slides: Speeding Tickets from Portland’s Radar Vans Hit Ten Year High
Tuesday, March 10, 2015
In 2014, 33,486 citations were issued from Portland’s photo radar vans, after increasing by over 13,000 in the last three years, according to the PPB. Violations captured by the vans also increased, rising from 29,490 in 2012 to 56,981 in 2014.
See Below: Top Five Spots for Photo-Radar Vans in 2014
The three year jump in violations and citations comes after fairly steady increase and decreases between 2005 and 2011. Sergeant David Abrahamson with the PPB Traffic Division said the increase in activity is due to more hours invested by the PBP, and strategic placement of the vans.
“We’ve really tried to focus on high crash corridors, and those usually have more traffic going through,” Abrahamson said. “We also have neighborhood associations calling us. You won’t believe how many complaints come through the traffic division about speed.”
The police added over 400 man-hours to the program since 2012, as well as implementing digital technology for the cameras in 2011.
Portland is one of only ten cities in Oregon that allow manned radar enforcement for speeding violations. Vans with radar equipment and a police officer inside capture a photo of a speeding car’s driver and license plate, which can be used to issue a citation.
Wynde Dyer, a long time Portland taxi driver, said safe roads are a concern for the 60 hours a week she spends on the road.
“The major arteries that go east to west, especially in the southeast area, are pretty dangerous -- you have to be very careful to go slow,” Dyer said. “We’re seeing more cyclists and pedestrians and that’s a caution point.”
With a number of budget and staff cuts over the years for the Traffic Division, radar vans have become the most effective way to combat speeding. The Traffic Division dropped from 100 officers to 30 in under 30 years, according to Abrahamson, who said one officer in a well-placed van is more effective for catching speeders.
“A drop that big, it’s a huge deal,” Abrahamson said. “How do we meet that need and the demand?”
The program also helps change drivers habits. A 2005 survey by DHM revealed 85 percent of drivers would drive slower all the time, if they saw photo radar in use three times a week.
Dyer said she altered her driving after receiving citations in the mail from radar vans.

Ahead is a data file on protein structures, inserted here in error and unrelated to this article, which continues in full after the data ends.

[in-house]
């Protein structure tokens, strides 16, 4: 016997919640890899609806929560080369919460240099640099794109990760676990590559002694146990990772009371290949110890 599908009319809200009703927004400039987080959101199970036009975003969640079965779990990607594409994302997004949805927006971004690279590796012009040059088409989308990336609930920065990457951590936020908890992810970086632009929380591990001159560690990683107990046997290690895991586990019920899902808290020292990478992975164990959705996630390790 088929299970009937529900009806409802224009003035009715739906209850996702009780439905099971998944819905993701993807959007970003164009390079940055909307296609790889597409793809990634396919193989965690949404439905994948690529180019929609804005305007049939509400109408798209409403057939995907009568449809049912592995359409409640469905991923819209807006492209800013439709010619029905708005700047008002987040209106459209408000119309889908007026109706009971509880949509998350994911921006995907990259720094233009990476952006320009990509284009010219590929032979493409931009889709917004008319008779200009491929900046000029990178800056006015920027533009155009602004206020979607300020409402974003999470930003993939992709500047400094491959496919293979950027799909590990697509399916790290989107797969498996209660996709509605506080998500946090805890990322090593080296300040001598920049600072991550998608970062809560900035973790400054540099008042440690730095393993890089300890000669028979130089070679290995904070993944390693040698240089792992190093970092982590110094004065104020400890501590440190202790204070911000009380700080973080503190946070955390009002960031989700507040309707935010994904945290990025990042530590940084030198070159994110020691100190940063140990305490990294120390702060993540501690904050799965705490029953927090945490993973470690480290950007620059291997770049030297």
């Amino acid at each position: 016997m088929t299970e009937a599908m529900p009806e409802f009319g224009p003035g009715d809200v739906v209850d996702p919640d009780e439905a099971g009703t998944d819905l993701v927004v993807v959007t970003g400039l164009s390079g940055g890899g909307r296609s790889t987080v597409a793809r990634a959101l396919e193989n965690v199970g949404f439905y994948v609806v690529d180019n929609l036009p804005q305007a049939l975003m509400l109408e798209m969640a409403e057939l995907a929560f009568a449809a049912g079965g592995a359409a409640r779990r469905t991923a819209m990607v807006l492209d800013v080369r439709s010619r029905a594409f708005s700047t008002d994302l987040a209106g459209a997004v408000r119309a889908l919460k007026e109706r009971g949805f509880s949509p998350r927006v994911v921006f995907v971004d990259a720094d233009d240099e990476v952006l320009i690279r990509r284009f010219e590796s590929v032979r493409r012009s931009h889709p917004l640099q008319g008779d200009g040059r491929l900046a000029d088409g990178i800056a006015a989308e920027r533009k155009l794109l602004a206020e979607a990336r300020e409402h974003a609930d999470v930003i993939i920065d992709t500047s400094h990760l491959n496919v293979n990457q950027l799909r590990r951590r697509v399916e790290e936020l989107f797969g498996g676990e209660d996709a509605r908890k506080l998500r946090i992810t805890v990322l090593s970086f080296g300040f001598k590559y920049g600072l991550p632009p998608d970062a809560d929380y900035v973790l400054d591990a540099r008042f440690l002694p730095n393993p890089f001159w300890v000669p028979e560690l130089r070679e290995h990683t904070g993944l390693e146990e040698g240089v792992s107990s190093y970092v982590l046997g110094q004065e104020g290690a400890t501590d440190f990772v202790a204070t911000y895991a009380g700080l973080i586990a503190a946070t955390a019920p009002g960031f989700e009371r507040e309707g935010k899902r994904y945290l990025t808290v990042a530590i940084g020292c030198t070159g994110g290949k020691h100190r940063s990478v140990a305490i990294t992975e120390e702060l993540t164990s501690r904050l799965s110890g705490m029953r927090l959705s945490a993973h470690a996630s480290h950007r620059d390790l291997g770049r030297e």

“It’s made me much more tuned in to how fast I’m going, and made me much more alert,” Dyer said.
However, she said sometimes the placement of the vans is unfair to drivers. One of her citations was from speeding onto an on-ramp to Morrison Bridge, and another was when a radar van parked right behind the sign for a speed change from 45-30 mph.
“It’s kind of cruel have a radar van on a ramp where the logical intuition is speed up,” Dyer said. “It’s cruel and unusual punishment to put one right behind a speed limit sign where you know it takes awhile to slow down or if you’re not familiar with the area.”
Under Oregon law, there must be a sign posted announcing the radar van on the street 100 to 400 yards before and at least two feet above ground level.
The website, Photo Radar Ahead, aims to help motorists be prepared to see these signs and slow down. The site also lists examples of signs that were not visibly placed, a complaint some have with the radar program.
“That’s a tricky point—should cops give a warning, or should people just not be speeding?” Dyer said.
The Traffic Division has mostly received positive feedback from the program, according to Abrahamson. However, he said the Division is working on creating surveys and exploring platforms to not only hear citizens comments, but to help inform the public on the dangers of speeding.
“My heart is for traffic safety, and it’s tough to see that in a radar van. The public doesn’t see that, so we are working on improving that side,” Abrahamson said. “It’s important to educate and empower.”
Related Slideshow: Top Five Spots for Photo-Radar Vans in 2014
The Portland Police Bureau has three vans it uses in its photo radar program, which are deployed in various spots in the city. Here were the five most common spots for 2014, according to the Traffic Division.